Military

Lockheed Martin unveils new line of tactical military satellites

Lockheed Martin unveils new li...
The new satellite line is based on Lockheed Martin's LM 400 platform
The new satellite line is based on Lockheed Martin's LM 400 platform
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The new satellite line is based on Lockheed Martin's LM 400 platform
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The new satellite line is based on Lockheed Martin's LM 400 platform

Lockheed Martin has unveiled a new line of military tactical Intelligence, Surveillance, and Reconnaissance (ISR) satellites designed to provide battlefield forces with long-range tracking of moving targets in hostile environments in near-real-time.

The topic of space warfare brings up colorful images of spaceships blasting away at one another like a scene out of Star Wars, but the reality is very different. There may not be any TIE fighters, but space is becoming one of the most important military fields because this ultimate "high ground" is the place for not only increasingly sophisticated surveillance, but also for turning separate combat units on the land, sea, and air into a complex network that uses artificial intelligence to operate as a whole.

To achieve this, a constellation of satellites needs to be in orbit to provide the backbone for the entire system. Lockheed's latest contribution to this goal is its new line of ISR satellites. Based on the company's LM 400 mid-size satellite bus, these refrigerator-sized, solar-powered spacecraft use an open-architecture design that lends itself to being manufactured in large numbers to increase affordability. The goal is a constellation of satellites that can bring different assets to bear for a faster find-fix-finish kill outcome.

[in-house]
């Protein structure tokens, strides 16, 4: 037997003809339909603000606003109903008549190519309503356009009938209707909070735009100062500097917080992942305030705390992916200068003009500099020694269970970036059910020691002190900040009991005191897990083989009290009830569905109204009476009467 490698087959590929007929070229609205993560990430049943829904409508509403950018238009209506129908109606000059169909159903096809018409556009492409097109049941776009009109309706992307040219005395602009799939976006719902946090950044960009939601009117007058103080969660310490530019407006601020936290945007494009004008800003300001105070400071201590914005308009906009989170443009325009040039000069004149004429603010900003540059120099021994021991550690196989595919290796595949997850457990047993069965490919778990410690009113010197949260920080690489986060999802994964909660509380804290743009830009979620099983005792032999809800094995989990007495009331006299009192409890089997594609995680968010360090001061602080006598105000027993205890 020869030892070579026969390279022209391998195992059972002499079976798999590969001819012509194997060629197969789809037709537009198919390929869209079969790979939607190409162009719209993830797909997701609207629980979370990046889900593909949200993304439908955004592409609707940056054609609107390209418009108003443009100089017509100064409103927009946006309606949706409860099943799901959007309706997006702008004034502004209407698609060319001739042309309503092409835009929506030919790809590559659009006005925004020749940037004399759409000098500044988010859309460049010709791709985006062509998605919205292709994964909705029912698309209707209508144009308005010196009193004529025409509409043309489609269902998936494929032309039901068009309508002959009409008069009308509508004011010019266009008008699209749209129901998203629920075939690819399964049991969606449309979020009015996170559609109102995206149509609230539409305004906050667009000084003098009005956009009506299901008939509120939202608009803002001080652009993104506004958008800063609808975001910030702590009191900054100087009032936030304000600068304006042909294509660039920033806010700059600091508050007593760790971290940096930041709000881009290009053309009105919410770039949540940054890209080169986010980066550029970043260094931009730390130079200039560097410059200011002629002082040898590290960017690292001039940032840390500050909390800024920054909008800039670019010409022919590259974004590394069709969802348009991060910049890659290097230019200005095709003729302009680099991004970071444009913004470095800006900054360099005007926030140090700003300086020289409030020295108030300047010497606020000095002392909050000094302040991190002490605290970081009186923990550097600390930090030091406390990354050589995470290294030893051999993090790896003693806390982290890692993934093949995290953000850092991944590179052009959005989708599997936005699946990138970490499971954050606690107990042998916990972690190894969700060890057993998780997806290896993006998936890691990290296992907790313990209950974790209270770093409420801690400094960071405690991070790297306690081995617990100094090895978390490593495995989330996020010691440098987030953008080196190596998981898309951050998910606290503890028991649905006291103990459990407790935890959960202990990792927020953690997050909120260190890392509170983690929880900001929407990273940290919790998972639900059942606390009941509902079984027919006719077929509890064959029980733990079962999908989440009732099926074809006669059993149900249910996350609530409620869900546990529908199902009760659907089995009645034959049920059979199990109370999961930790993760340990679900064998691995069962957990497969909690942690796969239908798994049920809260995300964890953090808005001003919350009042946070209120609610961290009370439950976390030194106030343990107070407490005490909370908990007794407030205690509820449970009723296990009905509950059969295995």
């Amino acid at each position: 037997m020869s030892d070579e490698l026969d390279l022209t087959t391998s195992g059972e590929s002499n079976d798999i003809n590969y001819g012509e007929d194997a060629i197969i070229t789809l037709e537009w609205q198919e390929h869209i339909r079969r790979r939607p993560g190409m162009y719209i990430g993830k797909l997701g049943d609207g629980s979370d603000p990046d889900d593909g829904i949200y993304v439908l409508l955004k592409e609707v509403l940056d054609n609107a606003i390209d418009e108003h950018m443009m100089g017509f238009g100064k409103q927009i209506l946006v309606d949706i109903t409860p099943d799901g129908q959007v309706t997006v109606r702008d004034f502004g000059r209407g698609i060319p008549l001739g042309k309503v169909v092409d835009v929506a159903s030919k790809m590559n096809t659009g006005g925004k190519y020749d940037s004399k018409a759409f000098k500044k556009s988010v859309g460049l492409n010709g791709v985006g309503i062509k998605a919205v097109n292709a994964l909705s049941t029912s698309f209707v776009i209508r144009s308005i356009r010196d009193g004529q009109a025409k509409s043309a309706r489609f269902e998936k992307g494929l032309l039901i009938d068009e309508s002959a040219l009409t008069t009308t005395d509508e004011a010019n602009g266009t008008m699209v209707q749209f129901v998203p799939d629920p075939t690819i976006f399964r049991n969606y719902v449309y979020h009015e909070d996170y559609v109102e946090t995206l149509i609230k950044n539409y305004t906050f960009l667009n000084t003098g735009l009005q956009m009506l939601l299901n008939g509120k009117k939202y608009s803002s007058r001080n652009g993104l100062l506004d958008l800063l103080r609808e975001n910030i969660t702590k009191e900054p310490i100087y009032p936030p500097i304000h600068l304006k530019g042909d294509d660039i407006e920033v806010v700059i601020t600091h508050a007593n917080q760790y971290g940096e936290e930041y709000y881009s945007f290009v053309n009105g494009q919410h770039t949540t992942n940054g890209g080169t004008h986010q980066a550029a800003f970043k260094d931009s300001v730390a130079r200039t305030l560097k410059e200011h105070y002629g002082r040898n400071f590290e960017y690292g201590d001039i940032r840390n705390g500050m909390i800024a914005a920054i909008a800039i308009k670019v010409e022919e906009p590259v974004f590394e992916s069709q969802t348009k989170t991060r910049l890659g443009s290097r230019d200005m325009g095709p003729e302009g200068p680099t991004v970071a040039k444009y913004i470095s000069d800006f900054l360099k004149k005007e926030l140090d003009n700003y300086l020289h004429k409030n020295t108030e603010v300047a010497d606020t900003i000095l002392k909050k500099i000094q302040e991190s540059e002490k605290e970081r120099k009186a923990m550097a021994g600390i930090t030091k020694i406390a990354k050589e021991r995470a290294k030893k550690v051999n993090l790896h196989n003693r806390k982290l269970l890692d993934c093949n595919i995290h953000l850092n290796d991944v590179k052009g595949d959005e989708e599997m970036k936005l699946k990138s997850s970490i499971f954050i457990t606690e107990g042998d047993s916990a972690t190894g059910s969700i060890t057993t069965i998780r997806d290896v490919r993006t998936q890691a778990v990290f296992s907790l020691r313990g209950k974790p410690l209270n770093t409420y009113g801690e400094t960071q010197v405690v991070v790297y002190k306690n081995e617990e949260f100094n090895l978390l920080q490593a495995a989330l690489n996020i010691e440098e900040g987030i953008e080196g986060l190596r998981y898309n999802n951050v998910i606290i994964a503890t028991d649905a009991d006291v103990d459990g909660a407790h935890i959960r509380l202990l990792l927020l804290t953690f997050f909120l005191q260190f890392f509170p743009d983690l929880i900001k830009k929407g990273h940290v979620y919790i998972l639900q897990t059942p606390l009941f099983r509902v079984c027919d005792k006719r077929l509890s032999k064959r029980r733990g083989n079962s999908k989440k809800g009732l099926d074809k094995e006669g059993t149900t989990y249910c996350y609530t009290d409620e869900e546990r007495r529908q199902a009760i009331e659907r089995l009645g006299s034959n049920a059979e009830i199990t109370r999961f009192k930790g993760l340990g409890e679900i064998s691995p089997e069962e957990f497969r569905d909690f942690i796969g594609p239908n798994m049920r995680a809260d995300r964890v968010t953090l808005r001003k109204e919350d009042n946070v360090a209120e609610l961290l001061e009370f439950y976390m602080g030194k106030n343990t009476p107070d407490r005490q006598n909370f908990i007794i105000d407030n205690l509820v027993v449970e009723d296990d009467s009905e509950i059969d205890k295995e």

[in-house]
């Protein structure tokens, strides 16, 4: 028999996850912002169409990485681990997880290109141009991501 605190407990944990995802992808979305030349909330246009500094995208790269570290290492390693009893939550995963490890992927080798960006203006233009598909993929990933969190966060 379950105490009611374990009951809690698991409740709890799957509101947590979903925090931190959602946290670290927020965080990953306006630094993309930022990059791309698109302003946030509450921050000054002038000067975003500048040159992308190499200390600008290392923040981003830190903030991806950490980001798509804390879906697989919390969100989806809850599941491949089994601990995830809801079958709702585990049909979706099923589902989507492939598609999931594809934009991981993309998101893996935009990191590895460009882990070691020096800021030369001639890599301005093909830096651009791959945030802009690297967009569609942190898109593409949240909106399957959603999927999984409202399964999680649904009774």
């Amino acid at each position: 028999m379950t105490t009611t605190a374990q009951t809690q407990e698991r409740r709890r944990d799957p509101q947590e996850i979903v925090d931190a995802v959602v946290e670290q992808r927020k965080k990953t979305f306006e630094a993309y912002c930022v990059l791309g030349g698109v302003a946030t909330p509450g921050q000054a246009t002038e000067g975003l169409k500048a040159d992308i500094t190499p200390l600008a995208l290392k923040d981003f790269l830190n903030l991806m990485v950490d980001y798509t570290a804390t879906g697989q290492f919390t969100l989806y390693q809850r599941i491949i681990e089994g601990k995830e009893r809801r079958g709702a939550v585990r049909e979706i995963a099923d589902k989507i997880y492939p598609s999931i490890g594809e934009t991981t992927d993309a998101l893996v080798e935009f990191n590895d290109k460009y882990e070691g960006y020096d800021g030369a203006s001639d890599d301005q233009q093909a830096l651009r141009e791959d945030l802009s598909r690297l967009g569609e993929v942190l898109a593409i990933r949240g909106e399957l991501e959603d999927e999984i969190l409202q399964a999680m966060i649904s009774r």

The tactical ISR satellites use the Open Mission System (OMS) and the Universal Command and Control Interface (UCI) to make them able to operate with different platforms and battle management systems. It's a software-defined platform so it can adapt quickly to changing threats, and boasts the ability to provide up to 14 kW to payloads weighing as much as 3,300 lb (1,500 kg). Also, it has a hardened data processing system supporting in-theater, low-latency sensor tasking, orbital data processing, protected communications, direct situational awareness downlinks, and targeting information transmission.

"Digital engineering and manufacturing are accelerating our ability to deploy robust, future-focused constellations that feature leading-edge technology for our customers’ missions," says Rick Ambrose, executive vice president of Lockheed Martin Space. "Our LM 400 is a highly adaptable, mid-sized satellite and yet can be produced at scale in a rapid and cost-effective manner."

Source: Lockheed Martin

6 comments
Baker Steve
It is depressing to live in a world that can use terms like 'a faster find-fix-finish kill outcome' in its marketing material.
ChairmanLMAO
Too bad we couldn't use these without the government involved.
Marco McClean
Yeah, you spend all your life finding and fixing and finishing and killing, putting your back into it and taking pride in the work, and then they come along and replace you with a new kind of washing machine that does it all from outer space before you can blink. Pfhhh.
Nelson Hyde Chick
So reassuring to know corporations are working diligently to find ways for us to kill one another efficiently.
rpark
...well, if they work as well as the F-35's, the enemy needn't worry about a thing.
Bricorn
If they can use these to find a target and "paint" it with a laser, it would by game-changing.